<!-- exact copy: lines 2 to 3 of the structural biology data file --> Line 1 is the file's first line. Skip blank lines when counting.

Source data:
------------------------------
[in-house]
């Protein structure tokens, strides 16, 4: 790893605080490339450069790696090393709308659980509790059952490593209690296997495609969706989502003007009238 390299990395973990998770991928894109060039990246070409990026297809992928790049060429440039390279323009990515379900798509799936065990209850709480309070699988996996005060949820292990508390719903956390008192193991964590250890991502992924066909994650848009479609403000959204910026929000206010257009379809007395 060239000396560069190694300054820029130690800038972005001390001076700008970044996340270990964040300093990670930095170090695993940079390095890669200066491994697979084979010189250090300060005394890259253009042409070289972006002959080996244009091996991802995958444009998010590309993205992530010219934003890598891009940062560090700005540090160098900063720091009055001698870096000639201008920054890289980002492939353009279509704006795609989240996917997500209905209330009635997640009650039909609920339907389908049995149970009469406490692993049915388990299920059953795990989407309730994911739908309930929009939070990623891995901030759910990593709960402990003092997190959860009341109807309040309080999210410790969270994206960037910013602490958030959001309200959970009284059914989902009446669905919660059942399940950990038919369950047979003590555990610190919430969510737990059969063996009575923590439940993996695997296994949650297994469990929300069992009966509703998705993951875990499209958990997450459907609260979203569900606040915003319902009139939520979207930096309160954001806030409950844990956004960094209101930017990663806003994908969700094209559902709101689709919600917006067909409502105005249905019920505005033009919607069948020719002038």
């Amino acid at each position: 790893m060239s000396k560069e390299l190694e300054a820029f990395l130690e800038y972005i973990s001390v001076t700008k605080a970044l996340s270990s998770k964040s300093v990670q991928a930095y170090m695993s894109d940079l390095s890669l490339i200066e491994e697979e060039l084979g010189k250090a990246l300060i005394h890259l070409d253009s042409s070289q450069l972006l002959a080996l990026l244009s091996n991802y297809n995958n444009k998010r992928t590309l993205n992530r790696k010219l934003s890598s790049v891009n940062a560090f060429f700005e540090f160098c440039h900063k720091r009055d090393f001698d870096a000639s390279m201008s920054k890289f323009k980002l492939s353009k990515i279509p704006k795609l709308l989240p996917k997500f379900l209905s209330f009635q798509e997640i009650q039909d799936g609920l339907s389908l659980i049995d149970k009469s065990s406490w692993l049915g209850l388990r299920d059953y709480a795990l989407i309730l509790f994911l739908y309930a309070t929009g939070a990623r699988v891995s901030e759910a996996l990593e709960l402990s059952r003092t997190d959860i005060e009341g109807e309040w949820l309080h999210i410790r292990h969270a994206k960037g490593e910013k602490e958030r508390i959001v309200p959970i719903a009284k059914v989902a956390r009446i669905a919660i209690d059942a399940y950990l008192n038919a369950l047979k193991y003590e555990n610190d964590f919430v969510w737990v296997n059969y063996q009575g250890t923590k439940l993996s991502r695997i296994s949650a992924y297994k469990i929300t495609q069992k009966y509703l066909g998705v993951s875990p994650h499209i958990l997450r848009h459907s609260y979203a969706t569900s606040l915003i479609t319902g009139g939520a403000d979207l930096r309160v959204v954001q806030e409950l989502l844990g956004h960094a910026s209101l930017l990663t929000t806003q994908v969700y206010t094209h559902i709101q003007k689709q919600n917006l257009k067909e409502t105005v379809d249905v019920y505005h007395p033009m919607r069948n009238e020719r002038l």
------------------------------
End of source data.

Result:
């Protein structure tokens, strides 16, 4: 790893605080490339450069790696090393709308659980509790059952490593209690296997495609969706989502003007009238 390299990395973990998770991928894109060039990246070409990026297809992928790049060429440039390279323009990515379900798509799936065990209850709480309070699988996996005060949820292990508390719903956390008192193991964590250890991502992924066909994650848009479609403000959204910026929000206010257009379809007395 060239000396560069190694300054820029130690800038972005001390001076700008970044996340270990964040300093990670930095170090695993940079390095890669200066491994697979084979010189250090300060005394890259253009042409070289972006002959080996244009091996991802995958444009998010590309993205992530010219934003890598891009940062560090700005540090160098900063720091009055001698870096000639201008920054890289980002492939353009279509704006795609989240996917997500209905209330009635997640009650039909609920339907389908049995149970009469406490692993049915388990299920059953795990989407309730994911739908309930929009939070990623891995901030759910990593709960402990003092997190959860009341109807309040309080999210410790969270994206960037910013602490958030959001309200959970009284059914989902009446669905919660059942399940950990038919369950047979003590555990610190919430969510737990059969063996009575923590439940993996695997296994949650297994469990929300069992009966509703998705993951875990499209958990997450459907609260979203569900606040915003319902009139939520979207930096309160954001806030409950844990956004960094209101930017990663806003994908969700094209559902709101689709919600917006067909409502105005249905019920505005033009919607069948020719002038």
């Amino acid at each position: 790893m060239s000396k560069e390299l190694e300054a820029f990395l130690e800038y972005i973990s001390v001076t700008k605080a970044l996340s270990s998770k964040s300093v990670q991928a930095y170090m695993s894109d940079l390095s890669l490339i200066e491994e697979e060039l084979g010189k250090a990246l300060i005394h890259l070409d253009s042409s070289q450069l972006l002959a080996l990026l244009s091996n991802y297809n995958n444009k998010r992928t590309l993205n992530r790696k010219l934003s890598s790049v891009n940062a560090f060429f700005e540090f160098c440039h900063k720091r009055d090393f001698d870096a000639s390279m201008s920054k890289f323009k980002l492939s353009k990515i279509p704006k795609l709308l989240p996917k997500f379900l209905s209330f009635q798509e997640i009650q039909d799936g609920l339907s389908l659980i049995d149970k009469s065990s406490w692993l049915g209850l388990r299920d059953y709480a795990l989407i309730l509790f994911l739908y309930a309070t929009g939070a990623r699988v891995s901030e759910a996996l990593e709960l402990s059952r003092t997190d959860i005060e009341g109807e309040w949820l309080h999210i410790r292990h969270a994206k960037g490593e910013k602490e958030r508390i959001v309200p959970i719903a009284k059914v989902a956390r009446i669905a919660i209690d059942a399940y950990l008192n038919a369950l047979k193991y003590e555990n610190d964590f919430v969510w737990v296997n059969y063996q009575g250890t923590k439940l993996s991502r695997i296994s949650a992924y297994k469990i929300t495609q069992k009966y509703l066909g998705v993951s875990p994650h499209i958990l997450r848009h459907s609260y979203a969706t569900s606040l915003i479609t319902g009139g939520a403000d979207l930096r309160v959204v954001q806030e409950l989502l844990g956004h960094a910026s209101l930017l990663t929000t806003q994908v969700y206010t094209h559902i709101q003007k689709q919600n917006l257009k067909e409502t105005v379809d249905v019920y505005h007395p033009m919607r069948n009238e020719r002038l």